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What is Non-Violence?

We want to “get real” about nonviolence, so let’s jump right in.  There’s some disagreement about what counts as violence and nonviolence.  How do you define nonviolence? For you, is it a holistic mentality, or mainly a practical and tactical choice? How would you characterize actions like, for example, breaking locks or windows, trespassing, or blockading a freeway?

From the outset we should recognize that “nonviolence” is a contested term, and we shouldn’t be too quick to foreclose on that contestation with a single quick definition. It has become customary to speak of that holistic, spiritual, moral view as “nonviolence,” in the noun form, while referring to a more conditional strategic use of unarmed resistance in the adjectival form, like “nonviolent action” or “nonviolent struggle.” These approaches are different, and should be recognized as such, but in my experience they often converge; spiritual nonviolence is vapid without a commitment to strategy and struggle, while nonviolent action is often most effective when there is a deep spiritual foundation for it. I tend not to dwell too much on the internal disputes about nonviolence for the sake of simply bringing more people into this far-too-neglected conversation.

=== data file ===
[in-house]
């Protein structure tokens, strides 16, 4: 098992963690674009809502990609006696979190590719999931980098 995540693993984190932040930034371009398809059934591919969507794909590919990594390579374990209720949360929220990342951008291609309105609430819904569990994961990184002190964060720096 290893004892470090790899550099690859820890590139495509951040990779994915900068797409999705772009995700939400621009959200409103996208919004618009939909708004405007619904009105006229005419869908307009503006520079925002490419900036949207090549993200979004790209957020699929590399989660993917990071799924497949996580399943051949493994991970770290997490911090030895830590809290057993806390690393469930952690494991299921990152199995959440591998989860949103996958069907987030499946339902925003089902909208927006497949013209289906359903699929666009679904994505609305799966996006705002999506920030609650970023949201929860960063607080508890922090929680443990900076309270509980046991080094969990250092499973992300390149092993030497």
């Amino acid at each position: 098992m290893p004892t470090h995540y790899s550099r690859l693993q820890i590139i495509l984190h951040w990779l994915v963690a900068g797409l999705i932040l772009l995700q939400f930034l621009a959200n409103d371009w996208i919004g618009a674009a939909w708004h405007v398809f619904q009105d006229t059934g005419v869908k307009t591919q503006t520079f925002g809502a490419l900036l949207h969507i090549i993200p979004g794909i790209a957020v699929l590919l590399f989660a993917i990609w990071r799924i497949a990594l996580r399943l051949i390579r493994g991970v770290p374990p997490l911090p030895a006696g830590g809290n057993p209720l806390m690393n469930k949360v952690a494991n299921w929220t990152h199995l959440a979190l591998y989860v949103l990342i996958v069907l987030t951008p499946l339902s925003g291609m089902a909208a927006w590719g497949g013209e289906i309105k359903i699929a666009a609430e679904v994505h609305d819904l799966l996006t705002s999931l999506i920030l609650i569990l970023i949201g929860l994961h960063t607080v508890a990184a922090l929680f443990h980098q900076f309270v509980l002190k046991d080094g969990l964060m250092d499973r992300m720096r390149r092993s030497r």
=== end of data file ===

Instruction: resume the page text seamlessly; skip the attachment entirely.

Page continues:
(This is the second of 5 short selections from an interview with Waging Nonviolence co-founder Nathan Schneider. You can read the first installment of the interview series here.)

Nathan Schneider is a co-founder and editor of Waging Nonviolence. His first two books, both published in 2013 by University of California Press, are Thank You, Anarchy: Notes from the Occupy Apocalypse and God in Proof: The Story of a Search from the Ancients to the Internet. He has written about religion, reason and violence for publications including The Nation, The New York Times, Harper’s, Commonweal, Religion Dispatches, AlterNet and others. Visit his website at

Note: Photos by Nathan G. Thompson. Anti-Foreclosure Protest at U.S. Bank Headquarters, Minneapolis, MN, October 2011.

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